Saint John supported by Angels

Northern Netherlands
Late Gothic | Late 15th Century | Ca. 1490/1500

Oak | Carved in high relief | Wings in gilded lime wood of later date | On later metal base
H. 14,8 cm. W. 24 cm.


With Patrick Reijgersberg v.o.f. | Haarlem | 1999
Private collection | The Hague

33e Kunst- en Antiekbeurs | ‘s-Hertogenbosch | 1999

The Mr. and Mrs. Isaac D. Fletcher Collection. In: The Metropolitan Museum of Art Bulletin, 13, nr. 3, March 1918, p. 61;
Leeuwenberg, J. (1973). Beeldhouwkunst in het Rijksmuseum. Amsterdam/The Hague, p. 101, cat. nr. 88;
Vlierden M. van (2004). Hout- en steensculptuur van Museum Catharijneconvent, ca. 1200-1600. Zwolle/Utrecht, p. 177

With proof of purchase by Patrick Reijersberg, Haarlem, dd. 19 April 1999


Placed in the middle of the group and writing on a long scroll (or banderole), the youthful Saint John records his divinely inspired revelations. This representation relates to a Burgundy sculpture in stone representing Saint John on Patmos writing on a long banderole, dating to ca. 1450–1500 and kept in the collection of The Metropolitan Museum of Art in New York (inv. nr. 17.120.4). This composition conforms to a well-known type of the evangelist-author portrait, which shows the evangelists writing their Gospels on a scroll or codex. Due to his youthfulness, the present figure represents Saint John, who – in addition to his own Gospel – was believed to have written the Apocalypse, also known as the Book of Revelation. The specific iconography of evangelists holding the symbol of their writings in the form of a scroll is frequently portrayed in late medieval manuscripts. St. John is flanked by two hovering angels, supporting the scroll, possibly symbolising divine inspiration. This theme was also explored by Hieronymus Bosch in Saint John the Evangelist on Patmos, painted ca. 1495 (collection of the Staatlichen Museen zu Berlin, Gemaldegalerie in Berlin, inv. nr. 1647A). In this picture St. John attention is wholly fixated on a celestial vision of an angel gesturing towards the Heavens at the Woman of the Apocalypse, associated with the Mother of God (Apocalypse 12:1). This fine oak group can arguable be placed within this symbolism.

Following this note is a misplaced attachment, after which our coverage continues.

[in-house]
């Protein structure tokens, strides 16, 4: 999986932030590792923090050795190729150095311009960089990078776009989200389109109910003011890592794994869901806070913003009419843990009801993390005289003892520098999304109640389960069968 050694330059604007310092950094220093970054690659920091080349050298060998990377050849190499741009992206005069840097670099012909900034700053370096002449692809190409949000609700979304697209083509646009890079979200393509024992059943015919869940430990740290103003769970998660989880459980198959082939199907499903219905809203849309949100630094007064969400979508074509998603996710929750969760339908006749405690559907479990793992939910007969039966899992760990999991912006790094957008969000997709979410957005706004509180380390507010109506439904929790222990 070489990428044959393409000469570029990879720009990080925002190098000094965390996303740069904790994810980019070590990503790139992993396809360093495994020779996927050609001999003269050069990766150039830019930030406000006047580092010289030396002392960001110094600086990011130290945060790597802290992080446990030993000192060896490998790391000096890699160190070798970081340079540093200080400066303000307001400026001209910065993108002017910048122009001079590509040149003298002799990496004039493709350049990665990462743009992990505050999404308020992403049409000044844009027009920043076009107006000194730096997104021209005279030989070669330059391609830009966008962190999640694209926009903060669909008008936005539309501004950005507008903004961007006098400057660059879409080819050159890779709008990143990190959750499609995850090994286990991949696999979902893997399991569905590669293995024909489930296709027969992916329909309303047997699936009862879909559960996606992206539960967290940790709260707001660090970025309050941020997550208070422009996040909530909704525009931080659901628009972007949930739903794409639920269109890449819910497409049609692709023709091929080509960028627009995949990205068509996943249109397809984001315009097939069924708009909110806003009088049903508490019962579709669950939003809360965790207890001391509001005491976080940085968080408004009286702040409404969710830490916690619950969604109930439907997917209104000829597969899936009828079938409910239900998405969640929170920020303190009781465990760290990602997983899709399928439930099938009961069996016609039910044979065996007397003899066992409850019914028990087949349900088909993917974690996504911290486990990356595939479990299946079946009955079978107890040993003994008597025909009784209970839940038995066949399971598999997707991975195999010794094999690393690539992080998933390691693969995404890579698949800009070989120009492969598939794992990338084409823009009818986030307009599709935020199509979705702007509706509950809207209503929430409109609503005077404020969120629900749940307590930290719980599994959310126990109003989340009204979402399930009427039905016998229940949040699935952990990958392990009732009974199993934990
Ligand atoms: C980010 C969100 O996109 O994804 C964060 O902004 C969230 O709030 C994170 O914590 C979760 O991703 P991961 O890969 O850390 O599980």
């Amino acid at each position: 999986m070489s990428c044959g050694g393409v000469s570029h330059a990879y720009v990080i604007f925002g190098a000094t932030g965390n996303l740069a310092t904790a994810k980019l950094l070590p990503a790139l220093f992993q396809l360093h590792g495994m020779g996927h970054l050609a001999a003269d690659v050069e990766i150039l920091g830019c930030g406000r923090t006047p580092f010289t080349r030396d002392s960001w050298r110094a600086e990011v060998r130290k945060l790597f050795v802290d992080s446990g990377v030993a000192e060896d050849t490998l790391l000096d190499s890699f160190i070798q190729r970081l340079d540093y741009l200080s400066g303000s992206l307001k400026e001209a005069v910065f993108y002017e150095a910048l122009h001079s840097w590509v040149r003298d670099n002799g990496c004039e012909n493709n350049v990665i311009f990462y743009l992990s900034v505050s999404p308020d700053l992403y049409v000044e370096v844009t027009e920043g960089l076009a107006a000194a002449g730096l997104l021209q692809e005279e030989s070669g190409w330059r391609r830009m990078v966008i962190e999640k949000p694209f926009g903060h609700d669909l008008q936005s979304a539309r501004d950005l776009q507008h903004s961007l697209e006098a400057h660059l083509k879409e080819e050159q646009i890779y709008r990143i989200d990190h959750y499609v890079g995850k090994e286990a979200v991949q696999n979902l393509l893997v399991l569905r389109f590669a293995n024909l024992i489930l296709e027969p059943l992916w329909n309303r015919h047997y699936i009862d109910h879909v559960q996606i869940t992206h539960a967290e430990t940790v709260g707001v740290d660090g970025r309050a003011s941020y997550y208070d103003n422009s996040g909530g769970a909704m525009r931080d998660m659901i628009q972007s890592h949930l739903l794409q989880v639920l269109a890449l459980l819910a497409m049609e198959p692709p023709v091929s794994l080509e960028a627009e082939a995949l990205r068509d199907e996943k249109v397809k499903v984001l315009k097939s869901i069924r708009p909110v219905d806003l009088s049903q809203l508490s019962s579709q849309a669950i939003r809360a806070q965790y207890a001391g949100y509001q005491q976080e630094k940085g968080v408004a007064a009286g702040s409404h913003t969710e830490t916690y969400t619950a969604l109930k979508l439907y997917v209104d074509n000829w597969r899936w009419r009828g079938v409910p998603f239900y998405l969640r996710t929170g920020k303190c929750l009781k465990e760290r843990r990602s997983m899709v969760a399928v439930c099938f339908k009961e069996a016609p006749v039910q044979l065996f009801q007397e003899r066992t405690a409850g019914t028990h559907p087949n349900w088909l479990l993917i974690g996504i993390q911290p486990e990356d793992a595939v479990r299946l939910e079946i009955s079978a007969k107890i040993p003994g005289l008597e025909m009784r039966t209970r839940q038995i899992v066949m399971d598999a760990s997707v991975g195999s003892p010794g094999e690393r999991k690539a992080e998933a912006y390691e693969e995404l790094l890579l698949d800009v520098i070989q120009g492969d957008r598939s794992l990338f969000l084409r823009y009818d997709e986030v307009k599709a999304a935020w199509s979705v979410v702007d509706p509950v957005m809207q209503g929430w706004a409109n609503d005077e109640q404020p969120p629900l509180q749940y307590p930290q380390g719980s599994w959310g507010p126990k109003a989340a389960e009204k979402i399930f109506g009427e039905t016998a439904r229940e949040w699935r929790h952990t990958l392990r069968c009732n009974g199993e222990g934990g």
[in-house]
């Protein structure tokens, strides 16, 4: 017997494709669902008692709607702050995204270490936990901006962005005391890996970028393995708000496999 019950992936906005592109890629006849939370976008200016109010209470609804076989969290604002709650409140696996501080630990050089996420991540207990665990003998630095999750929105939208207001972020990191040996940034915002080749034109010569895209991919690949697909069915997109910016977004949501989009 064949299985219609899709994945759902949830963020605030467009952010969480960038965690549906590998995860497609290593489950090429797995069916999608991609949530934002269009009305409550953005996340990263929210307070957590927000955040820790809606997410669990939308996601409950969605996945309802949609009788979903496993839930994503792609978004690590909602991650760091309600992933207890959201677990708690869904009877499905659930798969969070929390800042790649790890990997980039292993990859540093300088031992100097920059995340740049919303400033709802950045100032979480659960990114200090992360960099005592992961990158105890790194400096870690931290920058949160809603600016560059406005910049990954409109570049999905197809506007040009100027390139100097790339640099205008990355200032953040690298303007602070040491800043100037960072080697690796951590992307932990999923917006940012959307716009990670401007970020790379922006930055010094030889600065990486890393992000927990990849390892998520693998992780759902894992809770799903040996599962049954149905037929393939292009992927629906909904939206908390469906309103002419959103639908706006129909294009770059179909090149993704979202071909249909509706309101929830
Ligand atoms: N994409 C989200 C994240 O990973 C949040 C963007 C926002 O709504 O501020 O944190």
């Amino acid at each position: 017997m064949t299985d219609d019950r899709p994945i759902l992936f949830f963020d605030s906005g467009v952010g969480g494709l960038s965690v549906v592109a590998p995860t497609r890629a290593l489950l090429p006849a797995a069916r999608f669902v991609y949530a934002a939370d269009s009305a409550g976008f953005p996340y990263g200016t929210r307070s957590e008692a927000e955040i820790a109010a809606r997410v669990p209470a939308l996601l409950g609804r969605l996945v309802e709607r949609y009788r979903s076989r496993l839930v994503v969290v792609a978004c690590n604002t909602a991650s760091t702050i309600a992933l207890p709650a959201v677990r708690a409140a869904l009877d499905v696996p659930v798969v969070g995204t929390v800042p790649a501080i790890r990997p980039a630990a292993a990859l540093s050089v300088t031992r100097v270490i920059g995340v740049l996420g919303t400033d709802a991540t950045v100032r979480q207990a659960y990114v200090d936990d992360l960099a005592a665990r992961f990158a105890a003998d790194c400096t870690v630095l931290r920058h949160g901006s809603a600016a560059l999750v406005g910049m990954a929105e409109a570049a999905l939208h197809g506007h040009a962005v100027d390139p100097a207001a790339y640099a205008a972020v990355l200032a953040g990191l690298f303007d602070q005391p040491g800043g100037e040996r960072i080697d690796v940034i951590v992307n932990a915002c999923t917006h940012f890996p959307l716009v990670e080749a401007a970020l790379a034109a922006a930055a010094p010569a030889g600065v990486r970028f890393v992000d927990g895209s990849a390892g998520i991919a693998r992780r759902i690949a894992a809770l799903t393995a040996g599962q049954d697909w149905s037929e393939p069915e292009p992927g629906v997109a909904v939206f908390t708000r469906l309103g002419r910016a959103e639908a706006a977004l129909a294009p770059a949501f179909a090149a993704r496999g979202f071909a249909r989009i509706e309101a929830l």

In his description of the present piece Patrick Reijersberg dates the group to the end of the 15th century and places it in the Northern Netherlands. This is supported by the typical aphoristic style, the individual and naturalistic treatment of the hair and the execution in low-relief. Especially the angle-figure to the right is a stylistically closely related Hovering Angel from a Calvary located by Leeuwenberg in the Northern Netherlands and dated ca. 1515, kept in the collection of the Rijksmuseum in Amsterdam (inr. nr. K.OG.2386; Leeuwenberg, 1973, p. 101). A second North Netherlandish example can be found in the collection of Museum Catharijneconvent in Utrecht (inv. nr. BMH bh576a; Vlierden, 2004, p. 177).